Comparing two classification schemes for seizures and epilepsy in rural China

F. Wang, Z. Chen, I. Davagnanam, C. Hoskote, D. Ding, W. Wang, B. Yang, Y. Wang, T. Wang, W. Li, J. W. Sander, P. Kwan

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2 Citations (Scopus)


Background and purpose: The International League against Epilepsy (ILAE) updated the classifications of seizures and epilepsies in 2017. The 2017 classifications were compared with the 1980s classifications in rural China. Methods: People with epilepsy receiving treatment under the National Epilepsy Control Programme were recruited from rural areas in China. Their seizures and epileptic syndrome were classified using the 1980s ILAE classification system and then re-classified according to the 2017 system. Differences in seizure, epilepsy and aetiology classifications were identified. Results: A total of 597 individuals (58% males, aged 6–78 years) were included. Amongst them 535 (90%) had a single seizure type, 57 (9.55%) had two types and five (0.84%) had three. There was complete agreement between the 1981 and 2017 classifications for the 525 individuals with focal seizures. Seizures originally classified as generalized in 10 of 65 individuals were re-classified as unknown in the 2017 classification. Compared to the 1980s classifications, the proportion of individuals with unknown seizures and unknown epilepsy increased from 1.2% (7/597) to 2.8% (17/597, P = 0.002), and unknown aetiology increased from 32% (189/597: 182 cryptogenic and seven unclassified) to 39% (230/597; P < 0.001) in the 2017 classifications. Conclusions: The 1980s and 2017 classifications had 100% agreement in classifying focal seizures and epilepsy in rural China. A small but significant proportion of generalized seizures and epilepsy and aetiologies classified in the old classifications were re-classified to unknown in the new classifications. These results highlight the need for improvement in clinical evaluation of people with epilepsy in resource-poor settings.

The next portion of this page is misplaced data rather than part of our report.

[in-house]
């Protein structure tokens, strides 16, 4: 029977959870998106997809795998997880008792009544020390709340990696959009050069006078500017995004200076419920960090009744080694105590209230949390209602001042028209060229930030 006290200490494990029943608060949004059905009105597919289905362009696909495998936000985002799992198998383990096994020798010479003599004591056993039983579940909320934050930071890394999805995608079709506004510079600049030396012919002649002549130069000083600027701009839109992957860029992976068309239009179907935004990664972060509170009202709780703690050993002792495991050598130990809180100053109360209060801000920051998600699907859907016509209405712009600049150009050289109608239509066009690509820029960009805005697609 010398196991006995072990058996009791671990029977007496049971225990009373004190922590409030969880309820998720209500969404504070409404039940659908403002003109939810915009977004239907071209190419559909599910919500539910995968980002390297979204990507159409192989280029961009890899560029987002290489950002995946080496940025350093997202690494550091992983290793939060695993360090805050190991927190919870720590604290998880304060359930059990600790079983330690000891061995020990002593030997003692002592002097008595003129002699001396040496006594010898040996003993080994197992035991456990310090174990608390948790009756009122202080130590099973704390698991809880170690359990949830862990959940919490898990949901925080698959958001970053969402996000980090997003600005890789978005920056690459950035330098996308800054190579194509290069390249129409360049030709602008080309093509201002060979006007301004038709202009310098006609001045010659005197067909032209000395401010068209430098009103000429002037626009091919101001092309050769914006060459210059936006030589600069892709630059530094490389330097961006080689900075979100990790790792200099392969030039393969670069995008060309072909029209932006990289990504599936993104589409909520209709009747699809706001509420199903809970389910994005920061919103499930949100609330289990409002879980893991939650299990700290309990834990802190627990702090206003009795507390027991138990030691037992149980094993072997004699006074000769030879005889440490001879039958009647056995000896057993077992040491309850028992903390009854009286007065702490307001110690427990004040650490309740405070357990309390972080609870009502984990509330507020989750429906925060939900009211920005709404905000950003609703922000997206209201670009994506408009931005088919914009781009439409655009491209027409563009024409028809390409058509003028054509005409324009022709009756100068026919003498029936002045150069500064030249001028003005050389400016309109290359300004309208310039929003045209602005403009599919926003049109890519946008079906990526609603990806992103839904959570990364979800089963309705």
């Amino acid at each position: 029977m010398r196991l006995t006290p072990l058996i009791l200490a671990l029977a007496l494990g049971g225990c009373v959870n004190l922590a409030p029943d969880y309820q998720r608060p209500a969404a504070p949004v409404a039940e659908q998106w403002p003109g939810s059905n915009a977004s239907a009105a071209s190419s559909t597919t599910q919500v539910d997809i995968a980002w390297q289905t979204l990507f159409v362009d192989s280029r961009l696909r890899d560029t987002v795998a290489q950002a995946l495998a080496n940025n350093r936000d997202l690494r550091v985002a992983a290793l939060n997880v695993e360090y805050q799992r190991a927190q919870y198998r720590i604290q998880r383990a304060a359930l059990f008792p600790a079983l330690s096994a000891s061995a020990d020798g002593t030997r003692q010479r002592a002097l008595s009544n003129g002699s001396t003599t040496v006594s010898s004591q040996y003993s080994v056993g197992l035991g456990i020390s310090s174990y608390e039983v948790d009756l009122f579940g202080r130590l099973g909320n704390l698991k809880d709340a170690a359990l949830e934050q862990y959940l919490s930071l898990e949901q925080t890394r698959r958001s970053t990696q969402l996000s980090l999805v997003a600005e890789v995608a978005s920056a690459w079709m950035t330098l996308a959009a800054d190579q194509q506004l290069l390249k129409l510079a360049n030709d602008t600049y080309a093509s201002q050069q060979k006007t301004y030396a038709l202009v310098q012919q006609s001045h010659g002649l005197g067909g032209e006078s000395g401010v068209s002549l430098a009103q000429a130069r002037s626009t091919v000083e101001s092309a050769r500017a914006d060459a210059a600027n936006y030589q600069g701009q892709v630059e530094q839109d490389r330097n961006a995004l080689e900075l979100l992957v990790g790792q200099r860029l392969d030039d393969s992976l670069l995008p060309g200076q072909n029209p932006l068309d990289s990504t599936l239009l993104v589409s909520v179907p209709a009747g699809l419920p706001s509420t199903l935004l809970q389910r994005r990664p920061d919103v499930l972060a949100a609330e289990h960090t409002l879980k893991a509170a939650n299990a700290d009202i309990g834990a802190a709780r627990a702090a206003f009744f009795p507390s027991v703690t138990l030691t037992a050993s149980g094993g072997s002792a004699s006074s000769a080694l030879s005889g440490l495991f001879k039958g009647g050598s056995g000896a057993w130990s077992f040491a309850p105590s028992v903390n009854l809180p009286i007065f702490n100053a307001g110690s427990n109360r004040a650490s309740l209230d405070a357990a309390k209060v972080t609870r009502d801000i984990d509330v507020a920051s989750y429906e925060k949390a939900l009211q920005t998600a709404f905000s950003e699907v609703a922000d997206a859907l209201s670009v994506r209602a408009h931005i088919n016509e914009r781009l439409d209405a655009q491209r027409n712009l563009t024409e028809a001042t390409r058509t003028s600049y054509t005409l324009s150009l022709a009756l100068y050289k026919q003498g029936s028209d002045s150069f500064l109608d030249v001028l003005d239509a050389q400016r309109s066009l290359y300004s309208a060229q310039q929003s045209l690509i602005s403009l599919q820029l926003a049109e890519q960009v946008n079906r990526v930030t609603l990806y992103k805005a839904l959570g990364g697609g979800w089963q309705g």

Original languageEnglish
Pages (from-to)422-427
Number of pages6
JournalEuropean Journal of Neurology
Issue number3
Publication statusPublished - 1 Mar 2019


  • aetiology
  • classification
  • epilepsy syndromes
  • rural
  • terminology

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